The report also provides insight into braking habits in more than 100 cities across the country, using hard-braking data culled from Allstate’s Drivewise® offering, an innovative technology that enables consumers to monitor their driving habits to improve safety and gain rewards on their insurance.

Allstate offers the following tips, to help drivers avoid collisions and hard-braking events:

  • Minimize distractions while driving. Distracted driving is one of the main causes of collisions.[viii] Common driving distractions include eating, grooming, talking on a cell phone or texting, interacting with other passengers, adjusting navigation devices and playing loud music.
  • Leave room between you and other vehicles. Hard-braking collisions can occur when drivers are following other cars too closely, causing a rear-end collision. Try to avoid rear-end collisions by leaving more space and time to react to other vehicles’ actions.
  • Allow plenty of time to reach your destination. Stop-and-go traffic, gridlock, traffic signal stops, pedestrian walkways and events that create traffic detours can add time to your travel.
  • Stay alert. Be prepared to frequently stop or slow down for pedestrians, emergency vehicles, delivery trucks, parking cars, taxi cabs and public transportation vehicles such as city buses.

About Allstate
The Allstate Corporation (NYSE: ALL) is the nation’s largest publicly held personal lines insurer, protecting approximately 16 million households from life’s uncertainties through auto, home, life and other insurance offered through its Allstate, Esurance, Encompass and Answer Financial brand names. Now celebrating its 85th anniversary as an insurer, Allstate is widely known through the slogan “You’re In Good Hands With Allstate®.” Allstate agencies are in virtually every local community in America. In 2015, The Allstate Foundation, Allstate, its employees and agency owners gave $36 million to support local communities.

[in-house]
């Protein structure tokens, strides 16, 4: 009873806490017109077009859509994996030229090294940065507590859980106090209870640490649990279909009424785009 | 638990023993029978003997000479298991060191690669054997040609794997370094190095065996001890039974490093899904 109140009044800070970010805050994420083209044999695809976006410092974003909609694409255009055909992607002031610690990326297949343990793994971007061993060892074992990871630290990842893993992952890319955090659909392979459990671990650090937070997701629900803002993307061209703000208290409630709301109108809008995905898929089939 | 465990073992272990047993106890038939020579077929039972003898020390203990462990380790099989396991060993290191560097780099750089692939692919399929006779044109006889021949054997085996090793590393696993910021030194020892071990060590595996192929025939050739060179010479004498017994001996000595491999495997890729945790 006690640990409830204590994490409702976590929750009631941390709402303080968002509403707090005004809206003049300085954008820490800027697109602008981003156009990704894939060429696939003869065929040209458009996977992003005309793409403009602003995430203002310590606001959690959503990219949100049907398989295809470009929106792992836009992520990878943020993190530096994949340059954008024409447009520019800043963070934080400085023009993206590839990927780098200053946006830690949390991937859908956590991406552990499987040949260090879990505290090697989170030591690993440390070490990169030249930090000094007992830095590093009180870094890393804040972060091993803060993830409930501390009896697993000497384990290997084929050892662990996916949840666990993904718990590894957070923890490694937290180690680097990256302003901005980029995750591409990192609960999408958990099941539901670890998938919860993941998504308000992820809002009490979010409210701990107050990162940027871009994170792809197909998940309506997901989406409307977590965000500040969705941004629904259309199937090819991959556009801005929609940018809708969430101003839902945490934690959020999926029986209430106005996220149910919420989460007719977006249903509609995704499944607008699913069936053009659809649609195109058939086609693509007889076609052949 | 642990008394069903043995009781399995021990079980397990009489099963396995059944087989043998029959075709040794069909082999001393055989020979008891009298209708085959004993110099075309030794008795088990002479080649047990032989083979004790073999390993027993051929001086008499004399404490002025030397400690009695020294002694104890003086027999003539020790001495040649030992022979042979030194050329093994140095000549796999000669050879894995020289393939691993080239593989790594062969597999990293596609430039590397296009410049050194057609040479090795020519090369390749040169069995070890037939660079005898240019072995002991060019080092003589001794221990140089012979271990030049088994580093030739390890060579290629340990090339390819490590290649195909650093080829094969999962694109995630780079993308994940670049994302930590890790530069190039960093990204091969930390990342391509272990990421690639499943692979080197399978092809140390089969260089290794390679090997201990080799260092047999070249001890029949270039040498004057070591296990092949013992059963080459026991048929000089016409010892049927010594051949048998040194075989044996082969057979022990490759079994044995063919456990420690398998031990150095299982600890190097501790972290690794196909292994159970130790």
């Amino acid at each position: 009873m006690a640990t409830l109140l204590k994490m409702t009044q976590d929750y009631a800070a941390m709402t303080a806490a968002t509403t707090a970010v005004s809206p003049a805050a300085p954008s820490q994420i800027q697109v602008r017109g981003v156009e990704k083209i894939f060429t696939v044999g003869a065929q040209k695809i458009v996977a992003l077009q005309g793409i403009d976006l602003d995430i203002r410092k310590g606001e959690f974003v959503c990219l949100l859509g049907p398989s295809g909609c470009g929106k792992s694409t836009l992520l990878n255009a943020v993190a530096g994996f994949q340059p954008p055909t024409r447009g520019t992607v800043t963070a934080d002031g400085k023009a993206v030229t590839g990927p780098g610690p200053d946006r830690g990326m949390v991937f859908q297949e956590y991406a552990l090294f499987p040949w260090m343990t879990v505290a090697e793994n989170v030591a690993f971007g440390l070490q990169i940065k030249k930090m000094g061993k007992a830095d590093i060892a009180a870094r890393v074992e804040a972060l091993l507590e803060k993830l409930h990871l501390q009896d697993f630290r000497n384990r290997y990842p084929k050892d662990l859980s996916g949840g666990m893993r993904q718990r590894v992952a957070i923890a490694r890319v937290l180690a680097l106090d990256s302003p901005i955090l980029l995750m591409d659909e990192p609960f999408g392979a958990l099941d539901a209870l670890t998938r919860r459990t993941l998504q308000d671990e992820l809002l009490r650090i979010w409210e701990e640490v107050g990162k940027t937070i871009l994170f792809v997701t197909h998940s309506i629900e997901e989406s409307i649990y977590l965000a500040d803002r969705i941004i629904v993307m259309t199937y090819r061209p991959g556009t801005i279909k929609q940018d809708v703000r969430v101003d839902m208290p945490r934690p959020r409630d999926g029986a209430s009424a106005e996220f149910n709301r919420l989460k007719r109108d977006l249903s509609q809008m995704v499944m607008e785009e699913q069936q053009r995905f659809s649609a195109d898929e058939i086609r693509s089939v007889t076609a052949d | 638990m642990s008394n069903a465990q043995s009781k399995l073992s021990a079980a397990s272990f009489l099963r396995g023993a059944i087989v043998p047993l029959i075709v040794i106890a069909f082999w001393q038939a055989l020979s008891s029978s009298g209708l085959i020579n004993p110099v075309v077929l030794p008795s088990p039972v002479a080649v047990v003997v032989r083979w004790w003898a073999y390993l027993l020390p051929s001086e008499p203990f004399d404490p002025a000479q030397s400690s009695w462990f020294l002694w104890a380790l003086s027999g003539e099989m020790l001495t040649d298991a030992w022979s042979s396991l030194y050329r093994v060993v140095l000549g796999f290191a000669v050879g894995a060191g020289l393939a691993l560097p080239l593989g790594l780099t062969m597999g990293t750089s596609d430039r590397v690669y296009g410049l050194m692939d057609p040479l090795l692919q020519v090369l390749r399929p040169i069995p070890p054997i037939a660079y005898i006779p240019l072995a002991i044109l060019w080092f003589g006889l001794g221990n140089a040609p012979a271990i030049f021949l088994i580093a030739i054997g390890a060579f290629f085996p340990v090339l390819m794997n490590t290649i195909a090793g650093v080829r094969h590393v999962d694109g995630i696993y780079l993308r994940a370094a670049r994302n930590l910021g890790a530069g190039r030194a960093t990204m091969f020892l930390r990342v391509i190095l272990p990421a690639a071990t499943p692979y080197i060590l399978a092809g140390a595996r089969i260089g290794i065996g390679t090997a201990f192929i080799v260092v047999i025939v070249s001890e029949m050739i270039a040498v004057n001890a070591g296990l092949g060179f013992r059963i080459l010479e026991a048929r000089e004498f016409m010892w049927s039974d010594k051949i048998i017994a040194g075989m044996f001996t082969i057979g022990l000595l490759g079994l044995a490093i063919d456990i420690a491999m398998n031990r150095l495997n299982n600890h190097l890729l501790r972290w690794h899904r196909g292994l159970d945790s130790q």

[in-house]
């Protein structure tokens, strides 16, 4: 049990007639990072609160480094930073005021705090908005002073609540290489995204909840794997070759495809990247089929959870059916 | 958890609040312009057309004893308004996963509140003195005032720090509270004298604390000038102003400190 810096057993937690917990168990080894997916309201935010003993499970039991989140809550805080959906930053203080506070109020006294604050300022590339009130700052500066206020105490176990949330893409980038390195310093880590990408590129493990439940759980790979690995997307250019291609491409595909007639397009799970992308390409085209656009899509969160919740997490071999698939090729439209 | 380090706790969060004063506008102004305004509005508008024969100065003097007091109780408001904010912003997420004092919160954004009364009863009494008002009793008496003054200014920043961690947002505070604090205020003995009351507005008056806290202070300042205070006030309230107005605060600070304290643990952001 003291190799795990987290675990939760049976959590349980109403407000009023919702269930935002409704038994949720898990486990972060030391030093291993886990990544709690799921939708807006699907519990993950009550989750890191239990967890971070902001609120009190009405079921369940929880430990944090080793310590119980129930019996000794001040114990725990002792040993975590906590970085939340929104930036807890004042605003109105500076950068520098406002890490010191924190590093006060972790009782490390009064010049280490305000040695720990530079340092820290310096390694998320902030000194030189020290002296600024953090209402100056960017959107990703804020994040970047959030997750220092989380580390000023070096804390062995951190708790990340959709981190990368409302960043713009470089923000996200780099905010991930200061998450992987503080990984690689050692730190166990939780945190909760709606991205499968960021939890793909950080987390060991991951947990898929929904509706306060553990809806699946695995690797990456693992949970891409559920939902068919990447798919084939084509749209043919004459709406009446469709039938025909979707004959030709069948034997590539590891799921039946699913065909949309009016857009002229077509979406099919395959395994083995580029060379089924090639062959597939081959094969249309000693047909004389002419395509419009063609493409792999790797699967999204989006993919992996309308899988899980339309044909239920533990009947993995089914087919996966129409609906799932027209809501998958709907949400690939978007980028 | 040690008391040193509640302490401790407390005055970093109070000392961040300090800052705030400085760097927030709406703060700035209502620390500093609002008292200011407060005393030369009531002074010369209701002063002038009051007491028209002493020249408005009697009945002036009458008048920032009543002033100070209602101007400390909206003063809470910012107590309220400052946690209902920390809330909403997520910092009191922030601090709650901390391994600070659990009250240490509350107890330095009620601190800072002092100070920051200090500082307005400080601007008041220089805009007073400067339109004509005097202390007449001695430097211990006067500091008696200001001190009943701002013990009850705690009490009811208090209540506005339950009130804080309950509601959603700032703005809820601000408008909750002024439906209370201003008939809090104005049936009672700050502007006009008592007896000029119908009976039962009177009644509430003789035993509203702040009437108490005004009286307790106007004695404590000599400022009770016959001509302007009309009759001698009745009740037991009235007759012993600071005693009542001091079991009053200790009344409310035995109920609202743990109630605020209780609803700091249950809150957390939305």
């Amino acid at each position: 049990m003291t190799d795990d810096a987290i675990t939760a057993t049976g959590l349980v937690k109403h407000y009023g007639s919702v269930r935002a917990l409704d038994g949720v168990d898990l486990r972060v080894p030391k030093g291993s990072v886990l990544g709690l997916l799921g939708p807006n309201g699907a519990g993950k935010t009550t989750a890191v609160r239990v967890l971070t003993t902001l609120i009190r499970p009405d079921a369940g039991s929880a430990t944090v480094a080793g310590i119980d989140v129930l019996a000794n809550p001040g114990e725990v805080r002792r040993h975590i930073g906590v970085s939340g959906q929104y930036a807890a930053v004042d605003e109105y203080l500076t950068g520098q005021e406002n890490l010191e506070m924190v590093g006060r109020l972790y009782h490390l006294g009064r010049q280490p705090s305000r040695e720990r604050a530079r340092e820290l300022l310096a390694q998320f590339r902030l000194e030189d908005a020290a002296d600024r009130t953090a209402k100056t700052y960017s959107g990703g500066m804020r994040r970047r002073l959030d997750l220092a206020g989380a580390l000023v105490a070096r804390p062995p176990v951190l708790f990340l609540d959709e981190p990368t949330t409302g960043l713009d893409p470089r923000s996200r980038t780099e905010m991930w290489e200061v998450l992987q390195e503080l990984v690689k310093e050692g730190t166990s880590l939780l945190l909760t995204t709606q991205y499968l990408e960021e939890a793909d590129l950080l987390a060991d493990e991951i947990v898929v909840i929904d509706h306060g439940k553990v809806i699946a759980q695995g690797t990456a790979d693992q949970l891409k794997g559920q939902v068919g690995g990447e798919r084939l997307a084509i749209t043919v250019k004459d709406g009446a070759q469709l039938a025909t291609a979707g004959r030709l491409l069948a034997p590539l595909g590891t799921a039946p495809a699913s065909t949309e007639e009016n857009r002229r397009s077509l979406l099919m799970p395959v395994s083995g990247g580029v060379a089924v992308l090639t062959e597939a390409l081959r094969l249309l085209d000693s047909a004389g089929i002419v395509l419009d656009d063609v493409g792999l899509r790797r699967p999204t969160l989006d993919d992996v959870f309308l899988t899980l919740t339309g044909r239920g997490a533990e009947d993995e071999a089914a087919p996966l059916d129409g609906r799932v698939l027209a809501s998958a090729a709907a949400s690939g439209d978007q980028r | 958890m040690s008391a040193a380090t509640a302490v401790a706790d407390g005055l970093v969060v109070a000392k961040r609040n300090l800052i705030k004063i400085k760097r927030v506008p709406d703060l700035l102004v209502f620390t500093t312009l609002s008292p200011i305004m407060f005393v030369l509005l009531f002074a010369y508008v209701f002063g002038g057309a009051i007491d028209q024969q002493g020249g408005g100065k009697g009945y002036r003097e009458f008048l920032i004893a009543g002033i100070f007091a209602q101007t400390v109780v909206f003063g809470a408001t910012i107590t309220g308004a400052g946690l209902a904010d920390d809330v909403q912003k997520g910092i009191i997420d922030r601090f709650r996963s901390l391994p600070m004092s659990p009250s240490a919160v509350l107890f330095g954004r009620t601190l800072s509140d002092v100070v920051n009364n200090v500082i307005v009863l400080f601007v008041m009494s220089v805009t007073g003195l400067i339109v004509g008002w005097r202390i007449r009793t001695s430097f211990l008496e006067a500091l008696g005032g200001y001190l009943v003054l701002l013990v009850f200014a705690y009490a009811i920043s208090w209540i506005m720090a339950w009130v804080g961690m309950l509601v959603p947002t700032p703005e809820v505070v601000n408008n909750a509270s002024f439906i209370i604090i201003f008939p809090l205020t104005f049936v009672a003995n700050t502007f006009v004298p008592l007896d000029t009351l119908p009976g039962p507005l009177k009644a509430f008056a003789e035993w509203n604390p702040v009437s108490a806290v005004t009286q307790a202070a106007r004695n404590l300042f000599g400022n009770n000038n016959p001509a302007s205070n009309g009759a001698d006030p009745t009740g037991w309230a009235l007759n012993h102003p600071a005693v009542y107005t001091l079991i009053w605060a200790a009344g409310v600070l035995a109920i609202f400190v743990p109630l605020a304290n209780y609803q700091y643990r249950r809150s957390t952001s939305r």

#  #  #

[i] The Allstate America’s Best Drivers Report® tabulates property damage frequency of Allstate insured drivers from 2013-2014. The report analyzes the 200 largest cities from the U.S. Census Bureau’s Annual Estimates of the Population for Incorporated Places over 50,000, measured for 2014 as of July 1, 2015. In prior years, neighboring cities that shared zip codes also shared rankings. This only impacted a minimal number of cities; however, since 2014, the report used geolocation to increase accuracy and there are no longer shared rankings. U.S. Census Bureau estimates of land area were combined with population estimates to determine population density. The Allstate Best Drivers Report is produced solely to boost the country’s discussion about safe driving and to increase awareness of the importance of being safe and attentive behind the wheel. The report is not used to determine auto insurance rates.

[ii] Hard-braking data for cities and their surrounding suburbs is based on information from customers voluntarily enrolled in Allstate’s Drivewise® telematics program from 2010-2015. Areas with limited measurable data, or where Drivewise was unavailable (California, North Carolina, South Carolina and Texas), are excluded.

[iii] Data for the suburbs reflects the Miami/Fort Lauderdale/West Palm Beach area.

[iv] Data for the suburbs reflects the Kansas City area.

[v] Suburban areas with less than 100 auto property damage claims reported between January 2013 and December 2014 have their property damage claim frequencies excluded from the data set.

[vi] 2016, U.S. Department of Transportation, Federal Highway Administration,

[vii] 2016, National Safety Council Motor Vehicle Fatality Estimate,

[viii] National Highway Traffic Safety Administration,